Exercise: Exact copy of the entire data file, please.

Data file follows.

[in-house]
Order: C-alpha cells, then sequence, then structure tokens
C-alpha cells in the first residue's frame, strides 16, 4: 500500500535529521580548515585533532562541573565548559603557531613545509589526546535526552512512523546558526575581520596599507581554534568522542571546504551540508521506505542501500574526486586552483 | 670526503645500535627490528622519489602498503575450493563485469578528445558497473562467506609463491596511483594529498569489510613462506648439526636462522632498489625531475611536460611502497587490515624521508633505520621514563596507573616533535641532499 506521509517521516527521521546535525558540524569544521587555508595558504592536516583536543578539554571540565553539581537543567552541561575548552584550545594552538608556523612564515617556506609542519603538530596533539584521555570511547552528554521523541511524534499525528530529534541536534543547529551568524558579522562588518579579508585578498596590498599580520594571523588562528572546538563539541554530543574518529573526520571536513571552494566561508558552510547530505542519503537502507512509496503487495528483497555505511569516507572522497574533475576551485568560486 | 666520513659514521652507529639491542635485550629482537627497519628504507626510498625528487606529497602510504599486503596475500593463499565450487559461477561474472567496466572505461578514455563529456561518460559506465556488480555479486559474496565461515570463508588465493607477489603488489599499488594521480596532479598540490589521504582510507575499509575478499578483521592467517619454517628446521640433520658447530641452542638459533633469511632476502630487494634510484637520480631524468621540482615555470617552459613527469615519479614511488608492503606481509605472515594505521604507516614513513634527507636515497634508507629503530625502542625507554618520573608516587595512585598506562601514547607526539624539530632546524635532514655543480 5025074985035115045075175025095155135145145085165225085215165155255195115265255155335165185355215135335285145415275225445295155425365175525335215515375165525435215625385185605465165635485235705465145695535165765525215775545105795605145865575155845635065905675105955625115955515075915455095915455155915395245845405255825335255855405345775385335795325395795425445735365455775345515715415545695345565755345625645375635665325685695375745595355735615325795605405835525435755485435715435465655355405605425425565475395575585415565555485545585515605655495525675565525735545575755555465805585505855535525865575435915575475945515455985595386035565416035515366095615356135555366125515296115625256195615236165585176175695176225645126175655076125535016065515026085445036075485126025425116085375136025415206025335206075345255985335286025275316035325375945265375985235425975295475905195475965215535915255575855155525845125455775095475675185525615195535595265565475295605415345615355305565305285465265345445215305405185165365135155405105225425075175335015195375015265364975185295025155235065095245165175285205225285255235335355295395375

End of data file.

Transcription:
[in-house]
Order: C-alpha cells, then sequence, then structure tokens
C-alpha cells in the first residue's frame, strides 16, 4: 500500500535529521580548515585533532562541573565548559603557531613545509589526546535526552512512523546558526575581520596599507581554534568522542571546504551540508521506505542501500574526486586552483 | 670526503645500535627490528622519489602498503575450493563485469578528445558497473562467506609463491596511483594529498569489510613462506648439526636462522632498489625531475611536460611502497587490515624521508633505520621514563596507573616533535641532499 506521509517521516527521521546535525558540524569544521587555508595558504592536516583536543578539554571540565553539581537543567552541561575548552584550545594552538608556523612564515617556506609542519603538530596533539584521555570511547552528554521523541511524534499525528530529534541536534543547529551568524558579522562588518579579508585578498596590498599580520594571523588562528572546538563539541554530543574518529573526520571536513571552494566561508558552510547530505542519503537502507512509496503487495528483497555505511569516507572522497574533475576551485568560486 | 666520513659514521652507529639491542635485550629482537627497519628504507626510498625528487606529497602510504599486503596475500593463499565450487559461477561474472567496466572505461578514455563529456561518460559506465556488480555479486559474496565461515570463508588465493607477489603488489599499488594521480596532479598540490589521504582510507575499509575478499578483521592467517619454517628446521640433520658447530641452542638459533633469511632476502630487494634510484637520480631524468621540482615555470617552459613527469615519479614511488608492503606481509605472515594505521604507516614513513634527507636515497634508507629503530625502542625507554618520573608516587595512585598506562601514547607526539624539530632546524635532514655543480 5025074985035115045075175025095155135145145085165225085215165155255195115265255155335165185355215135335285145415275225445295155425365175525335215515375165525435215625385185605465165635485235705465145695535165765525215775545105795605145865575155845635065905675105955625115955515075915455095915455155915395245845405255825335255855405345775385335795325395795425445735365455775345515715415545695345565755345625645375635665325685695375745595355735615325795605405835525435755485435715435465655355405605425425565475395575585415565555485545585515605655495525675565525735545575755555465805585505855535525865575435915575475945515455985595386035565416035515366095615356135555366125515296115625256195615236165585176175695176225645126175655076125535016065515026085445036075485126025425116085375136025415206025335206075345255985335286025275316035325375945265375985235425975295475905195475965215535915255575855155525845125455775095475675185525615195535595265565475295605415345615355305565305285465265345445215305405185165365135155405105225425075175335015195375015265364975185295025155235065095245165175285205225285255235335355295395375